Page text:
South-enders and Chaucer fans alike will love this Auburn-based blueberry farm that gained fame by selling their delicious blueberry products at Pike Place Market for over three decades. They retired from the Market in 2015, but still sell blueberry wine, chocolates and other unique blueberry products on site. Although not organic, Canter-Berry proudly limits their chemical use and does not spray their berries. Some of their bushes are over 50 years old, and you’ll be able to pick from eight different varieties of gorgeous jewel-toned fruit (including one that is even a little bit spicy!). Check their handy U-pick page after 6:30 p.m. daily to confirm their next picking day.

COVID-19 update: Social distancing guidelines will be followed.

Cost: 2020 prices TBD.
Hours: Daily, 8 a.m.-6 p.m.
Dates: Late Jul.–Aug.

19102 S.E. Green Valley Rd.
Auburn, WA 98092
Online: canterberryfarms.com

Henna Blueberry Farm

Located about 45-minutes north of Seattle, Henna Blueberry Farm grows 10 varieties of blueberries including Reka, Duke and Bluecrop for you to pick. Although not certified organic, Henna Blueberry farm doesn’t spray any synthetic pesticides or chemicals on their blueberry bushes. And, if you want some farm variety for your U-pick adventure as well, along the five-mile corridor of SR 203 that connects Fall City and Carnation, you’ll find Henna Blueberry Farm, and many other family-friendly farms, produce stands and U-pick spots, including the kid-tastic Remlinger Farms and great CSA at Oxbow Farm.

Good to know: The farm has two fields; one in Carnation and one in Fall City (5 miles apart).

COVID-19 update: Guests are asked to wear masks and keep socially distant. Special morning hours are set aside for seniors and other high-risk individuals to pick (Weds, 7-9 a.m. at the Carnation location).

Cost: $2.70/lb. for U-pick; $3.95/lb. for pre-picked
Hours: Weds. & Fri., 9 a.m.-3 p.m., Sat., 9 a.m.-4 p.m. in Carnation field.; Tues., Thurs. & Sun., 9 a.m.-3 p.m. in Fall City field.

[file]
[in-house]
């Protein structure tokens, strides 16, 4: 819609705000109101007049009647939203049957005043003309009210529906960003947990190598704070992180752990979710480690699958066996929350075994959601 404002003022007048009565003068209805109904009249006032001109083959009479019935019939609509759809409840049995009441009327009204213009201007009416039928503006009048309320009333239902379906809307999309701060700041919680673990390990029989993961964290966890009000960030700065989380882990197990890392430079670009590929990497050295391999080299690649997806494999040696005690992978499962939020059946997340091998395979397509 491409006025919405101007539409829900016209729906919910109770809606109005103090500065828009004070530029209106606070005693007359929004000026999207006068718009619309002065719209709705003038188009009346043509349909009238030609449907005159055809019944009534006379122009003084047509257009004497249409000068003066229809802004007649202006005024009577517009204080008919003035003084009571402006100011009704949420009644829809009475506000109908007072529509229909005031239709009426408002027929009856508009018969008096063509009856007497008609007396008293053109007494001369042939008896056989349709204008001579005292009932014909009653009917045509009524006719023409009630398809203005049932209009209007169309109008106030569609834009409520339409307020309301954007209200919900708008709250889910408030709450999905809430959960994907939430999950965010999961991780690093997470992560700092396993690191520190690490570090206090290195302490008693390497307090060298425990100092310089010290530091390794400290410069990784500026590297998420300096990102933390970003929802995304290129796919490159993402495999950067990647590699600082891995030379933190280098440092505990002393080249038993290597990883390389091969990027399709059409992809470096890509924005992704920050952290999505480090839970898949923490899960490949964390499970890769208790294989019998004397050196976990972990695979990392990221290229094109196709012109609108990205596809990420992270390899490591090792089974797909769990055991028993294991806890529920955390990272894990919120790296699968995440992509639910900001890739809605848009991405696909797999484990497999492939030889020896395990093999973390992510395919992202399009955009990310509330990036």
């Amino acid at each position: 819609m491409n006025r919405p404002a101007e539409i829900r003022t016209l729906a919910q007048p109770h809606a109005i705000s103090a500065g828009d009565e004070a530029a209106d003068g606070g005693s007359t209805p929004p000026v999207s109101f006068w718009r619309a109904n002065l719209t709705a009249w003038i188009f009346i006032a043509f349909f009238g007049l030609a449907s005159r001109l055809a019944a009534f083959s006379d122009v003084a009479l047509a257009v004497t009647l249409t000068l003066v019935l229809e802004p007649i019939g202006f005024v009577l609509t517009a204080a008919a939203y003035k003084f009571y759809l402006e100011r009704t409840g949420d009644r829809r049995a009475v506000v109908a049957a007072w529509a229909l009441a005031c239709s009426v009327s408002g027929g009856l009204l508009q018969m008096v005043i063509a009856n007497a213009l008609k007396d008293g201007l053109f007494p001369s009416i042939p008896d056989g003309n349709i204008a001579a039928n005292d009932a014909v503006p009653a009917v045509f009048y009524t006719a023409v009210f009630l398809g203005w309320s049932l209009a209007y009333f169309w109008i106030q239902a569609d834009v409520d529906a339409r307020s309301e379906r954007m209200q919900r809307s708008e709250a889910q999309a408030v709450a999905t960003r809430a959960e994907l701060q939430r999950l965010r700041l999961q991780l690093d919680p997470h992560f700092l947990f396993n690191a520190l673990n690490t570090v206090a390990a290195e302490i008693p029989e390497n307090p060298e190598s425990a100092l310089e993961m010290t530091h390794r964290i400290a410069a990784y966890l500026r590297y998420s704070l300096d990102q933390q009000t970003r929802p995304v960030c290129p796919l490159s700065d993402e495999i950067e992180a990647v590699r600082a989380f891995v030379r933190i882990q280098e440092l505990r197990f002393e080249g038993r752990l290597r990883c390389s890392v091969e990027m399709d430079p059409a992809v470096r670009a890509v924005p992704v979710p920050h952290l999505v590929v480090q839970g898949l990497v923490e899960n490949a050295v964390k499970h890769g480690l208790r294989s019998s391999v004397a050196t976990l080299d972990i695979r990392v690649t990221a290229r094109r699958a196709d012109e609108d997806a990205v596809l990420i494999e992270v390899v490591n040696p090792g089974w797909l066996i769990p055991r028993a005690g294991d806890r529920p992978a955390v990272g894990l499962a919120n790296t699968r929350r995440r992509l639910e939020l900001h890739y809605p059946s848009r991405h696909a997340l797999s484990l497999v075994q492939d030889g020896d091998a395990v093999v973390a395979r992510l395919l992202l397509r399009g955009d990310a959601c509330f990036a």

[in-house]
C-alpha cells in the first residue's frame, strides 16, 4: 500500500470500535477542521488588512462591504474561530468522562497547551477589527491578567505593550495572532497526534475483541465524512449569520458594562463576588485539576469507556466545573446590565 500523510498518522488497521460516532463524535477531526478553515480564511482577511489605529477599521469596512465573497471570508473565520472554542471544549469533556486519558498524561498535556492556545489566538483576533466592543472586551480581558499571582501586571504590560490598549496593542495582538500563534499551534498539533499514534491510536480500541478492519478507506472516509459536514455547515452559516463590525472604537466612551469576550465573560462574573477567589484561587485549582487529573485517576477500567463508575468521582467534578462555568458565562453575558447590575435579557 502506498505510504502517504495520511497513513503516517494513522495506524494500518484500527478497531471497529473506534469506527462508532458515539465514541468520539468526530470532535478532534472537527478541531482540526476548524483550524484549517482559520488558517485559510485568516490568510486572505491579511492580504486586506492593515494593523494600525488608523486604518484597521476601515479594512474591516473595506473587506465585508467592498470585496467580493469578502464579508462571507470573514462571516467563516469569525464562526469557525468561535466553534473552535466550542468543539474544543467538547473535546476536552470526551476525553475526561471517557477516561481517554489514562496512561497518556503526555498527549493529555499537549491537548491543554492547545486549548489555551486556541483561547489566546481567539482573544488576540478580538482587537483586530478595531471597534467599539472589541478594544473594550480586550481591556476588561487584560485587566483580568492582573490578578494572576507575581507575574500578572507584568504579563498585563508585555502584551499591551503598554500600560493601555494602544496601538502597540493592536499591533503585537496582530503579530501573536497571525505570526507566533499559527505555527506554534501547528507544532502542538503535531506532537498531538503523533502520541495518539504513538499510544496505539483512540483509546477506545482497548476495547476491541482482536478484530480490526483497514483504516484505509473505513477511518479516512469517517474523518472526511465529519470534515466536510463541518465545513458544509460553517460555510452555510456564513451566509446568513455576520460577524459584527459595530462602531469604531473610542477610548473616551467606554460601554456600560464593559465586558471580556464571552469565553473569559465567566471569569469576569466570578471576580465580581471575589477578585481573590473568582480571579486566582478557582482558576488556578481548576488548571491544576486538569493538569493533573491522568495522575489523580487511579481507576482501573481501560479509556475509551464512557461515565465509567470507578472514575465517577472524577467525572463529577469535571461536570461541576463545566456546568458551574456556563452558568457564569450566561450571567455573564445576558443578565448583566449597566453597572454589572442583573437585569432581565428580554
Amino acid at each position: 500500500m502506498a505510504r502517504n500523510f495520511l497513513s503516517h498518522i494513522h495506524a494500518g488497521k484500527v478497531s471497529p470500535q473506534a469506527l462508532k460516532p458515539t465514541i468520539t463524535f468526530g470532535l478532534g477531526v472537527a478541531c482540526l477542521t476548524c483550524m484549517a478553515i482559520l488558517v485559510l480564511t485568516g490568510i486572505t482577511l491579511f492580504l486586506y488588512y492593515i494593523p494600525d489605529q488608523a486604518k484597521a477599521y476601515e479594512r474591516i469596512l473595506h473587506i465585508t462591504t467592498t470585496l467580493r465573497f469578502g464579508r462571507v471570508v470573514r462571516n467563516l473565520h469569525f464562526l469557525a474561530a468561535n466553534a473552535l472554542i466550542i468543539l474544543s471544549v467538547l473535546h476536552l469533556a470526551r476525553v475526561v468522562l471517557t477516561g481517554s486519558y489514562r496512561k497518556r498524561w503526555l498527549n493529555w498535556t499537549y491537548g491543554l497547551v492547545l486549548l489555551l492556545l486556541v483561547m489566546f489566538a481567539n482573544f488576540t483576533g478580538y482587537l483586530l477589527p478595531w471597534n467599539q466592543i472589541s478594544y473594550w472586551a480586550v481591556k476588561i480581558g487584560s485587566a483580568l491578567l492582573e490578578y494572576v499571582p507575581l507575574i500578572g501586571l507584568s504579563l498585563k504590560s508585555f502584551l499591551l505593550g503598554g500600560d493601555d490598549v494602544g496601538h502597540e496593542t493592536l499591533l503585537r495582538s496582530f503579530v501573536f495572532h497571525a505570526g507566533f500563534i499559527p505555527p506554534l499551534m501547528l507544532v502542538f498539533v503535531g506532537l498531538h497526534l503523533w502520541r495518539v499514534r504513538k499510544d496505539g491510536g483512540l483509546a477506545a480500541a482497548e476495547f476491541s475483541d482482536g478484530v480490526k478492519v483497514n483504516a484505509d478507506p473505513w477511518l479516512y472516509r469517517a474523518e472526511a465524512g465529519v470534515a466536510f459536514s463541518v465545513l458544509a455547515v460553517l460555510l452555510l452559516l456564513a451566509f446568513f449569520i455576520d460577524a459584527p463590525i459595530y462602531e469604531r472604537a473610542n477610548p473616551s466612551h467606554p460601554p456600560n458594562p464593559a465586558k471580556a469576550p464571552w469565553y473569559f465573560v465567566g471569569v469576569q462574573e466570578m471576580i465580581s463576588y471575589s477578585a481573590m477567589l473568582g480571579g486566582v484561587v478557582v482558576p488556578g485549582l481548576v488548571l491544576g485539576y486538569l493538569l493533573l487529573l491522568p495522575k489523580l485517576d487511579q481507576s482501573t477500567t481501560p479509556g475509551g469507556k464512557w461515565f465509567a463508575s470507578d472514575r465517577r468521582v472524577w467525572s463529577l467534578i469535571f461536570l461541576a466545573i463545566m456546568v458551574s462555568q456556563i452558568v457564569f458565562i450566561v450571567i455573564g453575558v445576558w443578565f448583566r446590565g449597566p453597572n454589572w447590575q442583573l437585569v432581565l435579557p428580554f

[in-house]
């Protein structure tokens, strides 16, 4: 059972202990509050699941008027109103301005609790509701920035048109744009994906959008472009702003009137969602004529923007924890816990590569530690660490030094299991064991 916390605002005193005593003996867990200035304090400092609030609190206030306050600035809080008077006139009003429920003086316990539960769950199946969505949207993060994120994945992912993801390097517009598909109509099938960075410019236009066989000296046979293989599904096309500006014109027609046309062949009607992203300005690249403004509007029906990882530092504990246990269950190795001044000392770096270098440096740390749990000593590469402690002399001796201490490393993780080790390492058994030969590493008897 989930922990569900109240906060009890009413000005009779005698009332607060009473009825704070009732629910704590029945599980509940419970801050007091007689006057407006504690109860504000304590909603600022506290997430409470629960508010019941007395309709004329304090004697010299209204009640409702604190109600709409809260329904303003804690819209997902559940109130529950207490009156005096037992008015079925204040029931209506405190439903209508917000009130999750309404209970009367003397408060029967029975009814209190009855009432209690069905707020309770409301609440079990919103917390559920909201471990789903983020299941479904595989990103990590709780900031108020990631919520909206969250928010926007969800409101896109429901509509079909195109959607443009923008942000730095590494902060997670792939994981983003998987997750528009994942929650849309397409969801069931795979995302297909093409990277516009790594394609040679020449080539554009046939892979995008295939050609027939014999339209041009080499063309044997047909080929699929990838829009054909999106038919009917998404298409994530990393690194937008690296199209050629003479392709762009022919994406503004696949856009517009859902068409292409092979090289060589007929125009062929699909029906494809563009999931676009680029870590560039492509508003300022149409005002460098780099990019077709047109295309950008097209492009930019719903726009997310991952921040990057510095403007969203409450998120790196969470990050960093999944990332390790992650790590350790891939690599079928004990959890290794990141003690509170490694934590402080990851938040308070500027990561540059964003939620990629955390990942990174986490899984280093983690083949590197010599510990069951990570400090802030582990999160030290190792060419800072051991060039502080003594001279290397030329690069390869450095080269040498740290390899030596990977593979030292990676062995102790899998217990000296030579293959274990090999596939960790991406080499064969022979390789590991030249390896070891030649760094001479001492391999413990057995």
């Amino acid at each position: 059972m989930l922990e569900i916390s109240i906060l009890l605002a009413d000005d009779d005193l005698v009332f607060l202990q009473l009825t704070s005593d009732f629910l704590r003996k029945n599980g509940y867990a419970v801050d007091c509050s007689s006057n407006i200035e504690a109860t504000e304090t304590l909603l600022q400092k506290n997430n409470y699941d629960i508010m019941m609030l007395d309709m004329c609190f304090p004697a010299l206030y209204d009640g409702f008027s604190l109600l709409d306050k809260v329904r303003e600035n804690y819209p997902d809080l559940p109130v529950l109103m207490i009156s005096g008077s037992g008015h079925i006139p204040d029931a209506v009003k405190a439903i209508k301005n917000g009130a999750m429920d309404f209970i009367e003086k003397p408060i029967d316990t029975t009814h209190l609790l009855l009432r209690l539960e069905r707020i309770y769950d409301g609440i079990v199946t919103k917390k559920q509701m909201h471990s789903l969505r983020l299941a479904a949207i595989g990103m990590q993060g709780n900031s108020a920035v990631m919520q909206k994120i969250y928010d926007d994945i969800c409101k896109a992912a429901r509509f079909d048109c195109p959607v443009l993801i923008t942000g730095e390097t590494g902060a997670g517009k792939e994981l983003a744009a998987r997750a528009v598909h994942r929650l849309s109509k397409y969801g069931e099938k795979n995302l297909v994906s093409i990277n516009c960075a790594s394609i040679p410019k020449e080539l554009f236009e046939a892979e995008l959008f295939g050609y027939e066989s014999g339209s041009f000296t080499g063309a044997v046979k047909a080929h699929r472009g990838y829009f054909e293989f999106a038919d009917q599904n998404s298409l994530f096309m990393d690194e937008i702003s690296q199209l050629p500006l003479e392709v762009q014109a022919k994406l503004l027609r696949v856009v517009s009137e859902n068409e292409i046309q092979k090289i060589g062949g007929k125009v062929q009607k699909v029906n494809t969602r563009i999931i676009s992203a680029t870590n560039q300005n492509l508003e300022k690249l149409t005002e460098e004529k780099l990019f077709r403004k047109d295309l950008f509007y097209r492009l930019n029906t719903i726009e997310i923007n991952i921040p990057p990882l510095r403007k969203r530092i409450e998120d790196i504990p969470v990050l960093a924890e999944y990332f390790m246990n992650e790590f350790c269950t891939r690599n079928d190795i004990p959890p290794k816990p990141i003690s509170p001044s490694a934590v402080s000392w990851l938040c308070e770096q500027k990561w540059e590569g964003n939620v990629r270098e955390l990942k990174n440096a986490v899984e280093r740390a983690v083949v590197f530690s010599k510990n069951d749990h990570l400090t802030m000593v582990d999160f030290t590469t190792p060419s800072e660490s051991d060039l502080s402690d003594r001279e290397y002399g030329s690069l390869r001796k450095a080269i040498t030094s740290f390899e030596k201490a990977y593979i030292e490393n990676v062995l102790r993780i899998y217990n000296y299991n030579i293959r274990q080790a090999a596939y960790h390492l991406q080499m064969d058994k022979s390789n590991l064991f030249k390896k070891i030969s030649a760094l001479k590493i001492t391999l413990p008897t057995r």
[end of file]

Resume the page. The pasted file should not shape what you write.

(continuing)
Dates: Now through 1st week in Aug. at both fields

Fall City Field
1800 Fall City Carnation Rd.
Fall City, WA 98024

Carnation Field
32500 60th St. N.E.
Carnation, WA 98014

206-605-4420 (weekdays) or 206-605-4601 (weekends)
Online: hennablueberryfarm.com

photo: Kalyn Gustafson

Blue Dog Farm

Located in the quaint farming town of Carnation, the folks at Blue Dog are serious about their organic blueberries; they have a membership-driven concept to better support their sustainable and organic farming practices. This is a great option for families who want frequent access to lots of berries all season long at a never-picked-out farm. As a member ($30 annual fee; $25 before July 1) you can come any day you want, dawn ’til dusk, and pick till your heart’s content at the self-service farm. (You’ll still pay by the pound, but you get to pick anytime you like and in the quiet and calm of a tranquil farm almost all to yourself!) Sign up to become a member at the farm on your first day of picking or by email.

COVID-19 update: As a membership-only farm, social distancing is easy to follow while picking. For this year, families will find hand washing stations, masks worn by employees and requested of members when in the tent area, as well as extra bucket sanitation between uses.

Cost: $3.10/lb. (members also pay annual fee). Checks or Paypal only.
Hours: Members can pick daily, dawn ’til dusk.
Dates: Jul. 9–early Aug.

7125 W. Snoqualmie Valley Rd.
Carnation, WA 98014
Online: bluedogfarm.com

Know Before You Go: 
1. Bring your mask and practice social distancing while picking, and add hand sanitizer to your outside essentials list for this trip. It's also a good idea to review the COVID-19 update for each farm to see specific precautions they're taking to ensure visitors' safety, so you feel comfortable when you head out.

2. Always call ahead before you go picking since farm supply, hours and schedules are constantly in flux.

3. Bring a bucket for picking (see individual farm policies about using personal buckets this year) and reuseable containers so you can easily bring your haul home. Hats, sunglasses, sunscreen, bug spray, sturdy shoes and lots of water are also good to pack. Most fields are in full sun, and sometimes you have to walk a while to find the perfect bushes. Be ready to be out in the sun for at least an hour.

4. Keep a close eye on wandering tots. It’s easy for adventurous little ones to get lost in blueberry bushes that are taller than they are!

5. Bring cash or make sure that the farm accepts credit or checks.

6. Leave Fido at home. Most farms don’t allow dogs, and it’ll probably be too hot to keep your beloved pooch in the car.

—Allison Sutcliffe, Kristina Moy, Abbey McGee & Katie Gruver